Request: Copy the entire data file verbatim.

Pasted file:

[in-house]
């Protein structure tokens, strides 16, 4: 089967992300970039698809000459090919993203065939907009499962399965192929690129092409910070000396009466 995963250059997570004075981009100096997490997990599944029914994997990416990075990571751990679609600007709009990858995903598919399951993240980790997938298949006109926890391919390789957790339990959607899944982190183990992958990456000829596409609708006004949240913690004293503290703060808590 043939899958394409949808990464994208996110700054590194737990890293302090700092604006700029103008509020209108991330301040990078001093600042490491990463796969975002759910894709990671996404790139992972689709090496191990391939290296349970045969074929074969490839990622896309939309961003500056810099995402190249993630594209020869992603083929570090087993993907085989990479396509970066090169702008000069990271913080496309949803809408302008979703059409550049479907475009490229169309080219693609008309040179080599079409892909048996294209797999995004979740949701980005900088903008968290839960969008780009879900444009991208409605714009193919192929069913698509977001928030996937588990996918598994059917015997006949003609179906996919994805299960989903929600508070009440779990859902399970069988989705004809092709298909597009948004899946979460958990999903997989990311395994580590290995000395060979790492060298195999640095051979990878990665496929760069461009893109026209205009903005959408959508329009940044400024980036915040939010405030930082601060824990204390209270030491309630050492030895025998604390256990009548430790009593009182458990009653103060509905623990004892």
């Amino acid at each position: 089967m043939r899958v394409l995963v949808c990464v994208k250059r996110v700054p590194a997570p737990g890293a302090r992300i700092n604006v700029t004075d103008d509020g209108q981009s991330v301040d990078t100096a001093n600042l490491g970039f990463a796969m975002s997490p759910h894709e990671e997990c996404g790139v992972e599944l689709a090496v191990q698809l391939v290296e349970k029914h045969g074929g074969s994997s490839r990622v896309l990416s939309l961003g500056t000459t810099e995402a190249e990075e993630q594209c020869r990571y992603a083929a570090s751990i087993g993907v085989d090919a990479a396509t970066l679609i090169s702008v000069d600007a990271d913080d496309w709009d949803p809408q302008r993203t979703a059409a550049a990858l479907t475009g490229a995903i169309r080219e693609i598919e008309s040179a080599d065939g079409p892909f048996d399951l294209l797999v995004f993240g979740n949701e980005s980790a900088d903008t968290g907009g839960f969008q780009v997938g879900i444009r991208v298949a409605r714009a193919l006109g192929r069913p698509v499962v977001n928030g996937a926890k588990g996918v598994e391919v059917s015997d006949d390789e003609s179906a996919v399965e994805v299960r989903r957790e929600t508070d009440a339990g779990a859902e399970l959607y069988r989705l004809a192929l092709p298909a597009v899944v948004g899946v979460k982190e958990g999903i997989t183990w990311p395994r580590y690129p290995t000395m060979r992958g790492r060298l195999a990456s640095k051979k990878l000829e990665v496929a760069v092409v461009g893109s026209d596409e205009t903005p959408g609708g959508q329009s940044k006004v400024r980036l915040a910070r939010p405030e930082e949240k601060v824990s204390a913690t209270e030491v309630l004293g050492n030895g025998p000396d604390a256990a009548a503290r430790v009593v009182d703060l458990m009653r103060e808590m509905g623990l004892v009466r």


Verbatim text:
[in-house]
């Protein structure tokens, strides 16, 4: 089967992300970039698809000459090919993203065939907009499962399965192929690129092409910070000396009466 995963250059997570004075981009100096997490997990599944029914994997990416990075990571751990679609600007709009990858995903598919399951993240980790997938298949006109926890391919390789957790339990959607899944982190183990992958990456000829596409609708006004949240913690004293503290703060808590 043939899958394409949808990464994208996110700054590194737990890293302090700092604006700029103008509020209108991330301040990078001093600042490491990463796969975002759910894709990671996404790139992972689709090496191990391939290296349970045969074929074969490839990622896309939309961003500056810099995402190249993630594209020869992603083929570090087993993907085989990479396509970066090169702008000069990271913080496309949803809408302008979703059409550049479907475009490229169309080219693609008309040179080599079409892909048996294209797999995004979740949701980005900088903008968290839960969008780009879900444009991208409605714009193919192929069913698509977001928030996937588990996918598994059917015997006949003609179906996919994805299960989903929600508070009440779990859902399970069988989705004809092709298909597009948004899946979460958990999903997989990311395994580590290995000395060979790492060298195999640095051979990878990665496929760069461009893109026209205009903005959408959508329009940044400024980036915040939010405030930082601060824990204390209270030491309630050492030895025998604390256990009548430790009593009182458990009653103060509905623990004892």
């Amino acid at each position: 089967m043939r899958v394409l995963v949808c990464v994208k250059r996110v700054p590194a997570p737990g890293a302090r992300i700092n604006v700029t004075d103008d509020g209108q981009s991330v301040d990078t100096a001093n600042l490491g970039f990463a796969m975002s997490p759910h894709e990671e997990c996404g790139v992972e599944l689709a090496v191990q698809l391939v290296e349970k029914h045969g074929g074969s994997s490839r990622v896309l990416s939309l961003g500056t000459t810099e995402a190249e990075e993630q594209c020869r990571y992603a083929a570090s751990i087993g993907v085989d090919a990479a396509t970066l679609i090169s702008v000069d600007a990271d913080d496309w709009d949803p809408q302008r993203t979703a059409a550049a990858l479907t475009g490229a995903i169309r080219e693609i598919e008309s040179a080599d065939g079409p892909f048996d399951l294209l797999v995004f993240g979740n949701e980005s980790a900088d903008t968290g907009g839960f969008q780009v997938g879900i444009r991208v298949a409605r714009a193919l006109g192929r069913p698509v499962v977001n928030g996937a926890k588990g996918v598994e391919v059917s015997d006949d390789e003609s179906a996919v399965e994805v299960r989903r957790e929600t508070d009440a339990g779990a859902e399970l959607y069988r989705l004809a192929l092709p298909a597009v899944v948004g899946v979460k982190e958990g999903i997989t183990w990311p395994r580590y690129p290995t000395m060979r992958g790492r060298l195999a990456s640095k051979k990878l000829e990665v496929a760069v092409v461009g893109s026209d596409e205009t903005p959408g609708g959508q329009s940044k006004v400024r980036l915040a910070r939010p405030e930082e949240k601060v824990s204390a913690t209270e030491v309630l004293g050492n030895g025998p000396d604390a256990a009548a503290r430790v009593v009182d703060l458990m009653r103060e808590m509905g623990l004892v009466r």